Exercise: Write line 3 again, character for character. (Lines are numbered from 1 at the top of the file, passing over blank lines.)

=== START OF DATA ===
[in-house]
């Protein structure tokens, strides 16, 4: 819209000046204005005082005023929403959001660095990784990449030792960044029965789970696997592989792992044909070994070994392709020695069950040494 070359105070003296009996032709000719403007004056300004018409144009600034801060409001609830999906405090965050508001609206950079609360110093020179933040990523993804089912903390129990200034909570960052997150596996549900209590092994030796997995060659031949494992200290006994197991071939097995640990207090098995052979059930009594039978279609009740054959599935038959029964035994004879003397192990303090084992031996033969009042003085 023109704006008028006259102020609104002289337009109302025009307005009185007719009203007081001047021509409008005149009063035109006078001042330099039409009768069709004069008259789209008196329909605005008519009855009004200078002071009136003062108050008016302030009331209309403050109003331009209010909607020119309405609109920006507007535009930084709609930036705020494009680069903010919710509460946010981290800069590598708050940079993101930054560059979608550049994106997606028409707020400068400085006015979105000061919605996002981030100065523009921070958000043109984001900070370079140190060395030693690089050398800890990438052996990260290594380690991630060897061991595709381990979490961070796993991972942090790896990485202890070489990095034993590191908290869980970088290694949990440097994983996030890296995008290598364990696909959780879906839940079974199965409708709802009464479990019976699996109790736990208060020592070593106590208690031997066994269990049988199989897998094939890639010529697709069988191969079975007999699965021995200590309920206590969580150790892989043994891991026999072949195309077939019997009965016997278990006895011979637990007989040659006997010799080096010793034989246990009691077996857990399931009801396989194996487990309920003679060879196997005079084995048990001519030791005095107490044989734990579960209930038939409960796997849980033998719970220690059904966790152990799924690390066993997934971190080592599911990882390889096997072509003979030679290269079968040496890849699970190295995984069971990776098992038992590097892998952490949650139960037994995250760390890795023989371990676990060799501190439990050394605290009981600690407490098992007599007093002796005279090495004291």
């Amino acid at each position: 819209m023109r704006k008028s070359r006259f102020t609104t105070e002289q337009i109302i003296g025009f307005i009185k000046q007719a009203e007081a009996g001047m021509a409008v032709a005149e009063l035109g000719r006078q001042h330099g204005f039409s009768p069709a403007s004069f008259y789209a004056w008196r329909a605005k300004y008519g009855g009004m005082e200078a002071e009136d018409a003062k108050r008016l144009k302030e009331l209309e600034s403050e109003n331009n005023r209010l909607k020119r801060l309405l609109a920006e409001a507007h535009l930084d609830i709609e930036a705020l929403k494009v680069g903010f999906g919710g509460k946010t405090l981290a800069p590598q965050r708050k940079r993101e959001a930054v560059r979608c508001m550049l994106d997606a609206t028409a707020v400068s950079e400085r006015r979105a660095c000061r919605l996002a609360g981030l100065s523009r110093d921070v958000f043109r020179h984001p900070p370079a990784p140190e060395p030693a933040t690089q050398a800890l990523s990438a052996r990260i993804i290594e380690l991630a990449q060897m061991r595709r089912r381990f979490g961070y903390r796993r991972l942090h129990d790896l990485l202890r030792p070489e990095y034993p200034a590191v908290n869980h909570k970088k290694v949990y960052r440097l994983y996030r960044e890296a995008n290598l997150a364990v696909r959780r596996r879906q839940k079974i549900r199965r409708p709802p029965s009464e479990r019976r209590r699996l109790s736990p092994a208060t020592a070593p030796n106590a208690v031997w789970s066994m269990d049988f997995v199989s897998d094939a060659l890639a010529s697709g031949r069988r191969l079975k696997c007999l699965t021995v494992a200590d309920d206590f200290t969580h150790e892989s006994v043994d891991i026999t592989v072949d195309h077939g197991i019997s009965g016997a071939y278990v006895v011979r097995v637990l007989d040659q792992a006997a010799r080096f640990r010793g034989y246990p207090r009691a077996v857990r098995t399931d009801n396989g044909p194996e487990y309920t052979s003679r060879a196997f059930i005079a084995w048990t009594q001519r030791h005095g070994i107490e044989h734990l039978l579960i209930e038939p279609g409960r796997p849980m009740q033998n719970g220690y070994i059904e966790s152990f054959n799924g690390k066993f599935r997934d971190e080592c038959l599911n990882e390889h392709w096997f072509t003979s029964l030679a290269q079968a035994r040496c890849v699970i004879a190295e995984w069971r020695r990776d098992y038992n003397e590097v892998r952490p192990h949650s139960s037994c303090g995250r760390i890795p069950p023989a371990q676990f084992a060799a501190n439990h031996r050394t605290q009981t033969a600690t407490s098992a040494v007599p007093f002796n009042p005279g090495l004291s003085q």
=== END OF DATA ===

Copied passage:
């Amino acid at each position: 819209m023109r704006k008028s070359r006259f102020t609104t105070e002289q337009i109302i003296g025009f307005i009185k000046q007719a009203e007081a009996g001047m021509a409008v032709a005149e009063l035109g000719r006078q001042h330099g204005f039409s009768p069709a403007s004069f008259y789209a004056w008196r329909a605005k300004y008519g009855g009004m005082e200078a002071e009136d018409a003062k108050r008016l144009k302030e009331l209309e600034s403050e109003n331009n005023r209010l909607k020119r801060l309405l609109a920006e409001a507007h535009l930084d609830i709609e930036a705020l929403k494009v680069g903010f999906g919710g509460k946010t405090l981290a800069p590598q965050r708050k940079r993101e959001a930054v560059r979608c508001m550049l994106d997606a609206t028409a707020v400068s950079e400085r006015r979105a660095c000061r919605l996002a609360g981030l100065s523009r110093d921070v958000f043109r020179h984001p900070p370079a990784p140190e060395p030693a933040t690089q050398a800890l990523s990438a052996r990260i993804i290594e380690l991630a990449q060897m061991r595709r089912r381990f979490g961070y903390r796993r991972l942090h129990d790896l990485l202890r030792p070489e990095y034993p200034a590191v908290n869980h909570k970088k290694v949990y960052r440097l994983y996030r960044e890296a995008n290598l997150a364990v696909r959780r596996r879906q839940k079974i549900r199965r409708p709802p029965s009464e479990r019976r209590r699996l109790s736990p092994a208060t020592a070593p030796n106590a208690v031997w789970s066994m269990d049988f997995v199989s897998d094939a060659l890639a010529s697709g031949r069988r191969l079975k696997c007999l699965t021995v494992a200590d309920d206590f200290t969580h150790e892989s006994v043994d891991i026999t592989v072949d195309h077939g197991i019997s009965g016997a071939y278990v006895v011979r097995v637990l007989d040659q792992a006997a010799r080096f640990r010793g034989y246990p207090r009691a077996v857990r098995t399931d009801n396989g044909p194996e487990y309920t052979s003679r060879a196997f059930i005079a084995w048990t009594q001519r030791h005095g070994i107490e044989h734990l039978l579960i209930e038939p279609g409960r796997p849980m009740q033998n719970g220690y070994i059904e966790s152990f054959n799924g690390k066993f599935r997934d971190e080592c038959l599911n990882e390889h392709w096997f072509t003979s029964l030679a290269q079968a035994r040496c890849v699970i004879a190295e995984w069971r020695r990776d098992y038992n003397e590097v892998r952490p192990h949650s139960s037994c303090g995250r760390i890795p069950p023989a371990q676990f084992a060799a501190n439990h031996r050394t605290q009981t033969a600690t407490s098992a040494v007599p007093f002796n009042p005279g090495l004291s003085q």